***VERY MINOR PLOT SPOILERS***
The amount of times I have replayed this game dumbfounds me. I've often tossed aside half-life 2 to step into the deadly world of the hit-man. I have loved this game from the moment I heard about it a good 6 years ago.
From the moment you slip the CD in the disk-drive, you know you're going to have a good few hours hiding in closets (ooh, get her!), creeping up behind, and silently dispatching the mark; before sneaking off to the extraction point.
You take on the role of agent 47; a genetically engineered clone 'born' in 1964, and trained in all aspects of contract killing. You are essentially a prisoner in an underground lab/complex where you reside in a cell. After a solid 40 or so years of training you escape with apparently effortless ease. But it is shown to the player you have been allowed to escape. The scientist who cloned you has a master plan ... which I'll not give away here.
We next see 47 three years after his escape, in Hong Kong. Your ultimate goal is to eliminate Lee Hong; a powerful triad leader with a tight grip over the area (including law enforcement) and steal a priceless yet tacky, ornament for your client. Several assassination missions and sabotage bombings are required before you can get close enough to Lee Hong; and even then he is extremely well guarded. My personal favourite mission was tradition's of the trade. Capping that fat guy in the shower and drowning Herr Fuchs in the pool made me laugh manically every time. I won't spoil the game by divulging any more.
The script for this game is fantastic. No rubbish voice acting here. Everything looks and feels well-polished; and you can tell a lot of time; effort and love went into making this game.
The variety of ways to pull off a kill are astounding and ensure endless replay value. From poisoning right through to lead poisoning; and a few one-off signature moves. The weapons arsenal is not huge, but it's relatively what I expected a hit-man would go for. Piano wire, knives, pistols, SMG's, and a few full automatics. Level design is for the most part brilliant with a few minor glitches.
I cannot stress how effortlessly everything in this game meshes together to create a thoroughly immersing experience; where the only two things that matter are the mark and stealth. Although a lot of patience is required while you're surveying the area/patrol routes/etc it all pays off when everything goes to plan.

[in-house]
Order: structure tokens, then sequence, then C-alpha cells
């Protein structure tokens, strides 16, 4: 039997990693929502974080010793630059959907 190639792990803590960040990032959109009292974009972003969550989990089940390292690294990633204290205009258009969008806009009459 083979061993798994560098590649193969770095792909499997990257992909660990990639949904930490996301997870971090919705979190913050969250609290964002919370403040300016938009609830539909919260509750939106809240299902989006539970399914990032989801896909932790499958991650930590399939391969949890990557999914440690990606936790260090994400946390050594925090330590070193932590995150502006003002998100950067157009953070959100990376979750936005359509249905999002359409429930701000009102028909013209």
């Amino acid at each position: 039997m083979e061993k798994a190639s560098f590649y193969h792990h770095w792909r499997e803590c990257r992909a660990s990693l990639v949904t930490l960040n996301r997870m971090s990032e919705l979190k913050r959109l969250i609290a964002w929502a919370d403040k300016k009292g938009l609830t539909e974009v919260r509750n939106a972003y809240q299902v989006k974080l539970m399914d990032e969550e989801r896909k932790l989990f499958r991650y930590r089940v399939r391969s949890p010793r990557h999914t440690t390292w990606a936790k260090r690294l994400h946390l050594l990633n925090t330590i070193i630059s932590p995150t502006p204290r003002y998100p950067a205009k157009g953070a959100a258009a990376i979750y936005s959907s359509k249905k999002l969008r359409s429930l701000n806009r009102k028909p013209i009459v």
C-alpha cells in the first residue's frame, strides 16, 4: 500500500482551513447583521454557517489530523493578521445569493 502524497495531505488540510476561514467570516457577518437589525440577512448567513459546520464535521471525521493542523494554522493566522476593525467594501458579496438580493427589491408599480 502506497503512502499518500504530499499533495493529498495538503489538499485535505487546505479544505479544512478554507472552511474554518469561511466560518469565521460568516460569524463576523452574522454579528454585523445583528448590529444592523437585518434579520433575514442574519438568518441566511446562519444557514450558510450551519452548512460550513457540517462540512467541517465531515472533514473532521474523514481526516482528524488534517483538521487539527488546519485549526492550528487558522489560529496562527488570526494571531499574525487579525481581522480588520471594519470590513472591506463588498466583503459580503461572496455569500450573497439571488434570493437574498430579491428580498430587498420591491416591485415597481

47 is a fantastic character to get into. As he has been bred to be a stone-cold killer; I relished slipping into the agent's shoes and becoming the ultimate bad-ass. Play it as if you were actually 47 himself and you'll get a lot more satisfaction than just mindlessly blasting through levels with a submachine gun. Although at times; it is necessary to release all that pent up aggression from failing a mission over and over again.
Over the years computer games have just kept getting better and better.
In fact it is hard to call some of them "games" anymore. "Pong" and
"Tetris" are games. You press buttons in a patterns and with each beep
you watch your score go up. Sure it's fun and "Tetris" is a great
classic, but all that seems to be gone now. Games have no score and
many are ditching the "powerup picking up" gimmick. You pick up
realistic looking guns, sneak around realistic looking locations, with
increasingly realistic, but still fun consequences. These games are
simply becoming bent on realism. Or at least a fun version of something
that we call "game realism." As much as I played and enjoyed "Tetris"
my pulse never quite raced as much as it did when I was infiltrating a
powerful mob boss's headquarters, getting passed his body guards, and
finally doing him in. "Doom" was somewhat like this and it is too a
classic, but in retrospect, "Doom" is hardly real. It's a horror action
game. "Hit-man: Codename 47" actually makes you feel that you are in
Kowloon and tracking targets that are just as lethal as you.
In short, it's nothing short of thrilling. The selection of guns and equipment allows you many approaches to each mission. The John Woo/Chow Yun-Fat approach may be a good (and FUN!) idea, but so might be the sticking to the shadows and armed with a knife strategy. The beauty is that you decide. You get the report at the beginning of your assignment and you decide how to handle it. You might have strict guidelines so you might not be able to cause fireworks right away, but sometimes you can literally wage a one man Rambo style war on a camp of soldiers. Whatever you do, it's a blast.
However, there are some faults that need to be mentioned. First, you can't save mid-level. With some of these levels getting pretty big and teeming with bad-guys all packing lots of firepower could result one false move being your last. That adds to the tension, but also the frustration and could tends to encourage calmer approaches to game especially if it's your first time through. Also, the lack of info become increasingly frustrating. Some missions, especially towards the end are sure to give you some major surprises that you didn't see coming. Frustration will inevitably accompany these since there are hardly any clues to you figuring your situation out. But hey, I guess the life of a Hit-man ain't easy...
... and in the end this is a great game with an awesome premise. Both a smart game requiring strategy and calculation and a good action game with many possibilities for intense shootouts. --- 8/10
Rated MATURE for violence
Definitely an original game that puts the player in the shoes of a hitman. At first the game has you killing Hong Kong Triad members and drug lords, but that all eventually leads to the awesome conclusion of your origin. Despite the lack of in game saves and A.I. problems, the atmosphere and tension in this game are second to none.
What a great game! So often, games are just easy shoot 'em ups, with no challenge; just walk in and blow everyone away. Hitman however, is a complex game that requires thinking, strategy and precision. Despite a couple of small glitches, graphics are good, gameplay is sweet and the game itself cannot be beat. Highly addictive, this game will put you behind the scope... so pull the trigger.